Books ‘n Blogging: The Story of Beautiful Girl – Rachel Simon

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Our book club is on a summer break, so I’ve got plenty of time to read other books. I want to share with you a review of one of my summer reads: The Story of Beautiful Girl written by Rachel Simon.

The Story of Beautiful Girl – Summary

This is the summary I could read on Goodreads:

‘It is 1968. Lynnie, a young white woman with a developmental disability, and Homan, an African American deaf man, are locked away in an institution, the School for the Incurable and Feebleminded, and have been left to languish, forgotten. Deeply in love, they escape, and find refuge in the farmhouse of Martha, a retired schoolteacher and widow. But the couple is not alone-Lynnie has just given birth to a baby girl. When the authorities catch up to them that same night, Homan escapes into the darkness, and Lynnie is caught. But before she is forced back into the institution, she whispers two words to Martha: “Hide her.” And so begins the 40-year epic journey of Lynnie, Homan, Martha, and baby Julia-lives divided by seemingly insurmountable obstacles, yet drawn together by a secret pact and extraordinary love.’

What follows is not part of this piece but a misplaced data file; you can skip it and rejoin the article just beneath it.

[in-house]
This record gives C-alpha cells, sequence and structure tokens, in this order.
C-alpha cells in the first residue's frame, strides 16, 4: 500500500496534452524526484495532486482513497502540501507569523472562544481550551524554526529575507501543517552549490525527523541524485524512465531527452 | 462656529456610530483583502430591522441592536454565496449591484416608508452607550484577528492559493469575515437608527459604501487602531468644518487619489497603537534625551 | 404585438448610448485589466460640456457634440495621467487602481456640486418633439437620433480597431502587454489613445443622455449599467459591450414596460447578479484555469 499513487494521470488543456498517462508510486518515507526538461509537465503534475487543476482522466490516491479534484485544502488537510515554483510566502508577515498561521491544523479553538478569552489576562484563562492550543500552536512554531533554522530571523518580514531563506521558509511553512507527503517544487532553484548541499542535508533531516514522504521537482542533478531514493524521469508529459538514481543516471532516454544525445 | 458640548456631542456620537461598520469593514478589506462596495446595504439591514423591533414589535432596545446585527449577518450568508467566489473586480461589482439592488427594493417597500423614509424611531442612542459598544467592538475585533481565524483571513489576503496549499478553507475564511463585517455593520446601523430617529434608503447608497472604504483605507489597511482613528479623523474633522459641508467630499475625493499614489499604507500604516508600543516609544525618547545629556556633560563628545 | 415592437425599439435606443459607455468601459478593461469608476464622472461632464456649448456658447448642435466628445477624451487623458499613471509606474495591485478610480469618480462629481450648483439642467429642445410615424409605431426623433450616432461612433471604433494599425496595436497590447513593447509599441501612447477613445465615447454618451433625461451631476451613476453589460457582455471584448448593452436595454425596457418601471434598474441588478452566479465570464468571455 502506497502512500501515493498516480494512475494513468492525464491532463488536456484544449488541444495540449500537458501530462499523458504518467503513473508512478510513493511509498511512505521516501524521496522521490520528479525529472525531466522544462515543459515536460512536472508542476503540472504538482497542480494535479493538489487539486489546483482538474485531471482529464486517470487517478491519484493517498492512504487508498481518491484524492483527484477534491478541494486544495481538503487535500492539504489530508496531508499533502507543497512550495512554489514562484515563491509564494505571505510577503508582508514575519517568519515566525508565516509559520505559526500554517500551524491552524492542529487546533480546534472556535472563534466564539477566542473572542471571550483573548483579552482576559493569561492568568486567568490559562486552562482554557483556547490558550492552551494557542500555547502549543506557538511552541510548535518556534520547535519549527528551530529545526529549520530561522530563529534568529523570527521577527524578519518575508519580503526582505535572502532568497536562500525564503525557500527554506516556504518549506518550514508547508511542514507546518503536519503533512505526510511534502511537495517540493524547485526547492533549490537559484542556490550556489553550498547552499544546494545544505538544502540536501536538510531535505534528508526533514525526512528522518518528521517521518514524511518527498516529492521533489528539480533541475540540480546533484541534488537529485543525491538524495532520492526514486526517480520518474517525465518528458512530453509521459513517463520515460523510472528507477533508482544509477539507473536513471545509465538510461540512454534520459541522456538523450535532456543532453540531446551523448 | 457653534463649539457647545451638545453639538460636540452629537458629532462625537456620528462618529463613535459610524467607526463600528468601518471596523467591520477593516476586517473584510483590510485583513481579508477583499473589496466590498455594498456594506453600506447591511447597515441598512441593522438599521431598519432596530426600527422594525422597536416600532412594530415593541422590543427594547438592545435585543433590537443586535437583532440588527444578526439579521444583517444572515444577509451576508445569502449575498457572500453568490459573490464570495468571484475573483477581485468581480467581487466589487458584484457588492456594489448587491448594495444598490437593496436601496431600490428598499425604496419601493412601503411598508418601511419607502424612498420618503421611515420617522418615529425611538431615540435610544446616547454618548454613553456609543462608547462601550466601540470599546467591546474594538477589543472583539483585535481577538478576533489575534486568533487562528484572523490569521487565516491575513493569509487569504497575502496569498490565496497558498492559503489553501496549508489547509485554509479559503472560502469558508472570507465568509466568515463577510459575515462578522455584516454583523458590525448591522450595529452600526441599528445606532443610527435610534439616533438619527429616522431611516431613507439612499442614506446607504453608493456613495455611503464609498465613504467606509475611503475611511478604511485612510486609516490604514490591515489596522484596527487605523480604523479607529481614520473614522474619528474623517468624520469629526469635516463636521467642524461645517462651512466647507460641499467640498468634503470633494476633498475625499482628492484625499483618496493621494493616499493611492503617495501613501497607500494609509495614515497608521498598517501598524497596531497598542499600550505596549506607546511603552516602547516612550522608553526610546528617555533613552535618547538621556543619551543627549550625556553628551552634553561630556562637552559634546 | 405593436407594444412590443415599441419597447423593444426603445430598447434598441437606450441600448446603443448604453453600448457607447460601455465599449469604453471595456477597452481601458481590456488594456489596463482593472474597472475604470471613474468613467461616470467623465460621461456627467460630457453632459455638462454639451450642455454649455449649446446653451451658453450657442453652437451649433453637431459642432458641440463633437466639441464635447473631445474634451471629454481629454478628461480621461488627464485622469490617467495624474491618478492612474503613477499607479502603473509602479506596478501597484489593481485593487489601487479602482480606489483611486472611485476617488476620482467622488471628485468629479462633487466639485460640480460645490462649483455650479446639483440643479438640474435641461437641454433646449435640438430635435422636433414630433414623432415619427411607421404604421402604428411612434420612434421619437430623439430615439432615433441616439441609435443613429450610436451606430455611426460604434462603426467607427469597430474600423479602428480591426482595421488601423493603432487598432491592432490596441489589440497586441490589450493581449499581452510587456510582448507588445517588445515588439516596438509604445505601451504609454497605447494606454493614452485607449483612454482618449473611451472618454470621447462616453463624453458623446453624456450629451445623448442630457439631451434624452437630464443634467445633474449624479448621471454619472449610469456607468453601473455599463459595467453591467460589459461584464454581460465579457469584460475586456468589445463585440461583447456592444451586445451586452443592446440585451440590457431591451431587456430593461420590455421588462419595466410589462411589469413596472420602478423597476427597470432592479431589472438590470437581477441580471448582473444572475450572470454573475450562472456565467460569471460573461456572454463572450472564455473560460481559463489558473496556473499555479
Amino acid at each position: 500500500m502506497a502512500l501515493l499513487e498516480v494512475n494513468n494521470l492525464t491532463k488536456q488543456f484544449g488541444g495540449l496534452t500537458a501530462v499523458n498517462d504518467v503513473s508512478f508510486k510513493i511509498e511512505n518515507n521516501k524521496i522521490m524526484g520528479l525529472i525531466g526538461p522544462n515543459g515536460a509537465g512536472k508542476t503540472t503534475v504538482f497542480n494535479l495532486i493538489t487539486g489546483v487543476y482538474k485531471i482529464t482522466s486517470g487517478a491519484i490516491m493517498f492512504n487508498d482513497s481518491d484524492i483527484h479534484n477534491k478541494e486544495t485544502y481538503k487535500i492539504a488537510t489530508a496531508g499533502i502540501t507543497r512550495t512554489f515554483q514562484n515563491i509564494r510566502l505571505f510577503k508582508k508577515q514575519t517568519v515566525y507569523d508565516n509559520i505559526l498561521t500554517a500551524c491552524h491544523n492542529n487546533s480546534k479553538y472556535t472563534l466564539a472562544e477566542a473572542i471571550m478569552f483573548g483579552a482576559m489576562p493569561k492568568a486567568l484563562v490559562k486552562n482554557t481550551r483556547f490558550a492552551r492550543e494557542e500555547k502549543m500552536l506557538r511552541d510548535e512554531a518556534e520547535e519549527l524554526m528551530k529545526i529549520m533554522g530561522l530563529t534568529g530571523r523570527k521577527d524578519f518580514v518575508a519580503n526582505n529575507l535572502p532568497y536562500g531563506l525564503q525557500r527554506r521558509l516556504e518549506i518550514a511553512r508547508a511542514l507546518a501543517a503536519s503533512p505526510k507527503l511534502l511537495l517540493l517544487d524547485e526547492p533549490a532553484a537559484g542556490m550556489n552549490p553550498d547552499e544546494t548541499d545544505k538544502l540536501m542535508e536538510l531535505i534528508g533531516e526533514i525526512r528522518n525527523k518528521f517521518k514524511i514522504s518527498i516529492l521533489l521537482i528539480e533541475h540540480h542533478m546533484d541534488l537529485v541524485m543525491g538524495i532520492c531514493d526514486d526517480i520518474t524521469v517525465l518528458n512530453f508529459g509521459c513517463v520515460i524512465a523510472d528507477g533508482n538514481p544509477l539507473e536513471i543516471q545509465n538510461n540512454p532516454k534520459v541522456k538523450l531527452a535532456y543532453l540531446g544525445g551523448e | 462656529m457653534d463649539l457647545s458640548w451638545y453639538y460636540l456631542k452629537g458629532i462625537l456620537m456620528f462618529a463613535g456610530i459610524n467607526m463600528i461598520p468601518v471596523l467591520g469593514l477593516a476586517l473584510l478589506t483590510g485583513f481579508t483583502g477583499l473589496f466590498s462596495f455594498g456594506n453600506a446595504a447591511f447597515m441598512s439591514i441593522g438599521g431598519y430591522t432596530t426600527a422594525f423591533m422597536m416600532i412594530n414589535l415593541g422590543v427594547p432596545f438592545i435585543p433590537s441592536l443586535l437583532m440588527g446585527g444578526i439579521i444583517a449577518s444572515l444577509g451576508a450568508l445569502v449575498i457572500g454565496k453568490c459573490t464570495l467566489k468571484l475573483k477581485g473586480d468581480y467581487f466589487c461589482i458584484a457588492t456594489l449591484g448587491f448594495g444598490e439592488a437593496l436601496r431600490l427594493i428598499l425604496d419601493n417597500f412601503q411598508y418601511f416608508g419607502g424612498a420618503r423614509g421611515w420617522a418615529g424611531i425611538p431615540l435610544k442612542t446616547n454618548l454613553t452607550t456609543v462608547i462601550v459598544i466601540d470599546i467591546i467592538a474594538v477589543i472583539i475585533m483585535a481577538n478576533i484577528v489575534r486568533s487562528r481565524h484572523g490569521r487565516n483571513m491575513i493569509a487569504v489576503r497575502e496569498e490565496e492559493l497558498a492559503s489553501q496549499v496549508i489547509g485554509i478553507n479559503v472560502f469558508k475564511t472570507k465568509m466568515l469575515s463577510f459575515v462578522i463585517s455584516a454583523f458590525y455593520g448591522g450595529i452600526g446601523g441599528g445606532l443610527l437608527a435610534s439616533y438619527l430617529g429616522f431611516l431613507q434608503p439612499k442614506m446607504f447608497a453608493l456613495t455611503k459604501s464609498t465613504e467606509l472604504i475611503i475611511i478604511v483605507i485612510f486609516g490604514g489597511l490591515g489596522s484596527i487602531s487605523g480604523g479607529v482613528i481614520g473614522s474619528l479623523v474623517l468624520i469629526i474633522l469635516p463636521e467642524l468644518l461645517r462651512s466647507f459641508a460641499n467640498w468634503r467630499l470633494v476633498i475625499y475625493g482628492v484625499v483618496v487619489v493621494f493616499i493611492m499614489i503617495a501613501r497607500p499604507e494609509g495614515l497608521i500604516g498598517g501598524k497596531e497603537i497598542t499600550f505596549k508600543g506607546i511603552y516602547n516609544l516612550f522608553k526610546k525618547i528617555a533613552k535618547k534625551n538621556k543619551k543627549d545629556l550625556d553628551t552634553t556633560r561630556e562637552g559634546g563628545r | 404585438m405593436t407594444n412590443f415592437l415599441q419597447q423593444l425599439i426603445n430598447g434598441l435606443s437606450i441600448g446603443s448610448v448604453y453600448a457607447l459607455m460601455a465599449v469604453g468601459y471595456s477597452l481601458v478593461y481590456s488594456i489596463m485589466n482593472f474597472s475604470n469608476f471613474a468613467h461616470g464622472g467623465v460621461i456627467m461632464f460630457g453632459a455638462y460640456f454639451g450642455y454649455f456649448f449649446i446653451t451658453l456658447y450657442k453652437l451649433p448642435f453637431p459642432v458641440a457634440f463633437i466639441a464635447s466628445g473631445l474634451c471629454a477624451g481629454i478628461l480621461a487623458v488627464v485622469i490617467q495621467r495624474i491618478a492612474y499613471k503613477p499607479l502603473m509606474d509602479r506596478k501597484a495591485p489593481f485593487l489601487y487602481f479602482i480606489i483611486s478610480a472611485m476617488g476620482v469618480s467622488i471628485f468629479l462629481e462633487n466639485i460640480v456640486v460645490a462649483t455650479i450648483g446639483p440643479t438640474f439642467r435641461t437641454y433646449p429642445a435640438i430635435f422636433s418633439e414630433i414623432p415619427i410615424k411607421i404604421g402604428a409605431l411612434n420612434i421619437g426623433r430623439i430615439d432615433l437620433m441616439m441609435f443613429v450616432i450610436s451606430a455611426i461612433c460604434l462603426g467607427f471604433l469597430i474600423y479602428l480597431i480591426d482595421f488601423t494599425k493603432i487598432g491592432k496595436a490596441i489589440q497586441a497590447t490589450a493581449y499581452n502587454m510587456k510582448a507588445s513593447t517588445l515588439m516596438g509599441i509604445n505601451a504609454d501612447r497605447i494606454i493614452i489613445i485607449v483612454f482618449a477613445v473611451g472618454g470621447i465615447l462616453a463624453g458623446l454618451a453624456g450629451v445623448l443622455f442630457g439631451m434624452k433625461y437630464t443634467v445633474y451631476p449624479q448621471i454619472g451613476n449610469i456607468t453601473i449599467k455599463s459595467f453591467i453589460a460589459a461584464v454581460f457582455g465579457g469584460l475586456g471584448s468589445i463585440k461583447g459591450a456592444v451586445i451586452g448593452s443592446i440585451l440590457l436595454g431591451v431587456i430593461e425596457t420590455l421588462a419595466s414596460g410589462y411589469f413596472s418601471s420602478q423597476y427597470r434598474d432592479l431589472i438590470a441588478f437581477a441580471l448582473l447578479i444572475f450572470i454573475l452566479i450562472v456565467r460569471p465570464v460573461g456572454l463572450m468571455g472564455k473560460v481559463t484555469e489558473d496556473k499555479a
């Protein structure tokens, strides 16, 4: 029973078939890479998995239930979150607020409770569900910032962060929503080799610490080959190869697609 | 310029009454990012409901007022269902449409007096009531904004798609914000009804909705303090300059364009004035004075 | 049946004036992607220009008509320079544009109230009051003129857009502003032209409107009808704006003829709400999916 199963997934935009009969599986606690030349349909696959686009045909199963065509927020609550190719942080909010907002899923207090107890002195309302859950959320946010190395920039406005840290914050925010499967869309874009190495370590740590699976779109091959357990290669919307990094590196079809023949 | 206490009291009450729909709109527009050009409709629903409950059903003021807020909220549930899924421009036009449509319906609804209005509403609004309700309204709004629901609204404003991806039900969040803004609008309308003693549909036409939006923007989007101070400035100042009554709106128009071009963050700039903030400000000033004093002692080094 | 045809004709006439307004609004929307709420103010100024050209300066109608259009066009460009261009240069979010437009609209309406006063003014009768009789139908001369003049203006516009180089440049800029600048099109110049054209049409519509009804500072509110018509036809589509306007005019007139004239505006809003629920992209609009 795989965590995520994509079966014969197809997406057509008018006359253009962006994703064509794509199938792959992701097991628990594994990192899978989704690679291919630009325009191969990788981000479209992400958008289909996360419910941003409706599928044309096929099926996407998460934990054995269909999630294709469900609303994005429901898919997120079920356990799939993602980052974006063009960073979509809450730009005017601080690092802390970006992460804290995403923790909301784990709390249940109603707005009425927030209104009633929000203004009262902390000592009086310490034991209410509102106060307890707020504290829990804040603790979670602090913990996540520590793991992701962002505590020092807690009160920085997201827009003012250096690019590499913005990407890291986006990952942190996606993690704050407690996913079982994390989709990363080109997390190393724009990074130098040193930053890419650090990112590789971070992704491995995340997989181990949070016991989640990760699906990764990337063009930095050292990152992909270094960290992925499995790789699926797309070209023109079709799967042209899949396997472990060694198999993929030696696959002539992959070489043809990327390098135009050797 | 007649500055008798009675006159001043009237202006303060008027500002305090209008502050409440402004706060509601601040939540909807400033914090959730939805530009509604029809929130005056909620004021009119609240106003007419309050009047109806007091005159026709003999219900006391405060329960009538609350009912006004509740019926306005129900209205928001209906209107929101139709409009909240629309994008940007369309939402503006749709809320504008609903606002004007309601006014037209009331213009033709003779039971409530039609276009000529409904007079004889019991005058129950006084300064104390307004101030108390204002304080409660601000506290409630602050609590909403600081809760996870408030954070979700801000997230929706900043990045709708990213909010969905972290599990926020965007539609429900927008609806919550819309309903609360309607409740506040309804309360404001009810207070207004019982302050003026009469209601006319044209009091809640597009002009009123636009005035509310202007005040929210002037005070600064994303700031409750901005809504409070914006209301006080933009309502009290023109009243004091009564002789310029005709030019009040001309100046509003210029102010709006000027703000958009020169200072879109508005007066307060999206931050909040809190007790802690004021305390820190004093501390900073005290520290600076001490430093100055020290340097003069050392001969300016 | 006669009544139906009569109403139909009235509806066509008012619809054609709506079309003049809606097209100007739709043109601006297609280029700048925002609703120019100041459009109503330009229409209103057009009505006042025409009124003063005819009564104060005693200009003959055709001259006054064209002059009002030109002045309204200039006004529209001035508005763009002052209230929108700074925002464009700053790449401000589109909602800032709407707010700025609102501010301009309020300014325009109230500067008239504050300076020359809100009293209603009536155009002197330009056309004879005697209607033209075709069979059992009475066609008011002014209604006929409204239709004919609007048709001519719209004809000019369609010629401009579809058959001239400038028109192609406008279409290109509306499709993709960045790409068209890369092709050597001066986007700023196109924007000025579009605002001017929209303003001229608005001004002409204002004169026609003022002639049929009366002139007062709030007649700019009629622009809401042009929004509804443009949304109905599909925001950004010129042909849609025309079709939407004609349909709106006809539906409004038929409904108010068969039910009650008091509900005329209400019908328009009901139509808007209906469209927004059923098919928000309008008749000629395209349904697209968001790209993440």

The Story of Beautiful Girl – My thoughts on this book


When I read the summary on the book cover (which is the same summary you can read above) I was attracted to this book immediately. Let me tell you a bit more about it!

In the beginning, the three main characters are introduced: Lynnie, the young white woman who can’t speak, Homan, the black deaf man, Martha, the elder woman who is left in charge of the baby.

All three characters are well worked out I think and I got into the story easily, having sympathy for all three. You feel their pain & love, their hope & desperation, their anger & delights, their power & impotence.

The first two thirds of the book I thought were really touching, but in my opinion the author lost her grip a bit in the last third. The writing became more ‘flat’, there was less depth in the story. The time jumps were too big, some things didn’t seem credible and you could predict from afar that the puzzle would fall into place.

But all in all, ‘The Story of Beautiful Girl’ is a very touching story which helps you see things through the eyes of the disabled. Apparently the writer has a disabled sister and that shows in her writing as you sense her knowledge about the subject.

This book makes you realize how things really were in institutions and even though I don’t live in America, I’m pretty sure things were the same here in Europe… The disabled were left on their own. Few caretakes really did take care. The people in the institutions  weren’t challenged and their talents weren’t put to use. I’m so glad things have changed for the better!

Even though the latter part of the book was a bit disappointing compared to how it started off, don’t let that keep you from reading it. It’s a very touching and hopeful read!

Love, Kathleen

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